I try to visit some specific websites . . . like ‘Helium.com’ that contains materials about our major, which is [English] literature. I also like to read scientific texts online . . . or about art, which is my favorite. Or you have a profile in social networks, and someone introduces something and you see it and go to read [about it].

One of the more interesting perspectives was expressed by S.H. who said she would learn more if allowed to work on her own in the CC instead of class hours. Although the point of focal attention is directed to Internet-aided learning, the attitude she possesses in regard with SALL demonstrates the extreme importance of integration of formal classroom learning with learning in ways that proffer self-direction opportunities:

When I read a novel but don’t understand some parts, I would get a summary of it online to know the characters. Internet is useful. Even I prefer to talk to my teachers and not attend some of my useless classes wherein I don’t learn much and instead go to the CC to do my own learning.

Learners talked neither negatively nor positively about the SSC. They generally believed the resources provided at the SSC were adequately diverse and met their expectations. Despite this, only one learner indicated an active attendance to the SSC for reading the materials there (English newspapers) and two learners described it as a ‘nice’ place for studying during the final term examinations. This is far from the goals that have been initially set by the authorities, which have been to foster free-time reading among students rather than under-pressure studying for the tests.


The two facilities described in this paper (CC/SSC) were multiuse common computer/study areas for all majors of the Humanities faculty in the University of Kashan. Although there has been no formal assessment whether they are reaching their aims in terms of fostering independent learning among the faculty students, some of the EFL learners in this study reported attendance to the facilities merely for using the Internet. Nonetheless, some other learners demonstrated unwillingness to attend the CC basically because they could not conduct their independent learning in a crowded and noisy place. Instead, they reported a shift in using the Internet service in other places such as dormitory. None of the participants indicated proactive use of the material resources available at the facilities. The most significant reason for this lies upon the policies that university authorities have established. Despite encouraging direct access to the sparse learning materials, no clear agenda or long-term plan is defined for the CC/SSC to help learners take more responsibility for their learning. This is at odds, for example, with the well-accepted principle that institutional encouragement of learners to assume more control over their learning has to manifest itself also in training specialist managers, besides the money and space they invest in establishment of a SAC (Gardner & Miller, 1997). A dearth of provision of appropriate learner support programs on the institution side, supposedly, means that learners’ occasional participation in self-access learning draws on their personal learning preferences and needs rather than a soundly set initiative for augmentation of SALL. In this sense, it could be argued this study identified the learners’ self-access activities manifesting as well as contributing to their autonomy. This is in line with Ahmadi’s (2012) findings that Iranian learners recognize themselves as most responsible for expansion of their learning beyond the language class.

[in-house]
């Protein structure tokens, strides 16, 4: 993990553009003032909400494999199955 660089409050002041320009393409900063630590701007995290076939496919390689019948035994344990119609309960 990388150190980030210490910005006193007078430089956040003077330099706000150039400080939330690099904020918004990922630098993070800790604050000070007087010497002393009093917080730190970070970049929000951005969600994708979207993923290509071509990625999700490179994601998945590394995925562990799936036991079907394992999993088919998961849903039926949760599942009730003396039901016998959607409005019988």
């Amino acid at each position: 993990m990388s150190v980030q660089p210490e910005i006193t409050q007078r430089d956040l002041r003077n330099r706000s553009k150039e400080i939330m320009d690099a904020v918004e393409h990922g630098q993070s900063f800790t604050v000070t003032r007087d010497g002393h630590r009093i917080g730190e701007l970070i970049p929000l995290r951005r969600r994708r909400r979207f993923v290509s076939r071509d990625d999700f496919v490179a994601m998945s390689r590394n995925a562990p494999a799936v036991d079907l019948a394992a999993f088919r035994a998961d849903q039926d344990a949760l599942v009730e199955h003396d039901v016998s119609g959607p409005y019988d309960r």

The other goal of this study was to evaluate usefulness of the CC/SSC in providing learners with opportunities for more independent learning. It was hoped to gain such knowledge by examination of what learners actually do in self-access facilities (Sturtridge, 1997). Despite its limited scope of services, EFL learners still exploited the CC for boosting their English language ability. However, the majority of the tasks described by learners pointed to the role of Internet in regulation of their learning and did not particularly demonstrate connections with the center itself. This might, inter alia, imply that learners have turned to using Internet as an appropriate and preferred resource for conducting self-directed learning instead of the other services at the facilities, particularly that they are not purpose built for SALL. An essential measure in this regard is providing a more efficient Internet service for students throughout the campus. Training learners on various aspects of online searching/researching might also widen their self-directed learning abilities. Moreover, it seems to me that, by merging both the CC and the SSC into a single self-access facility the university authorities can resolve the discomforting problems that were reported to exist within the CC environment.


It is important to note that this study only included seven participants and their perceptions and practices do not represent the full range of EFL learners’ self-access experiences in the examined institute. Further research with larger samples is needed for deeper understanding of how learners’ cognitions are set with regard to SALL and what they actually need in order to improve their self-access learning activities. Similarly, practitioners are prompted to utilize consciousness-raising schemes to explore learners’ feedback regarding more independent learning in an adequately guided self-access facility.


I would like to sincerely thank Dr. Lindsay Miller for kindly accepting to read and comment on the earlier draft of this paper. 

Notes on the contributor

Afshin Mohammadi earned an MA in TEFL from University of Kashan, Iran. His main research interest is the contribution of out-of-class learning to language learner autonomy.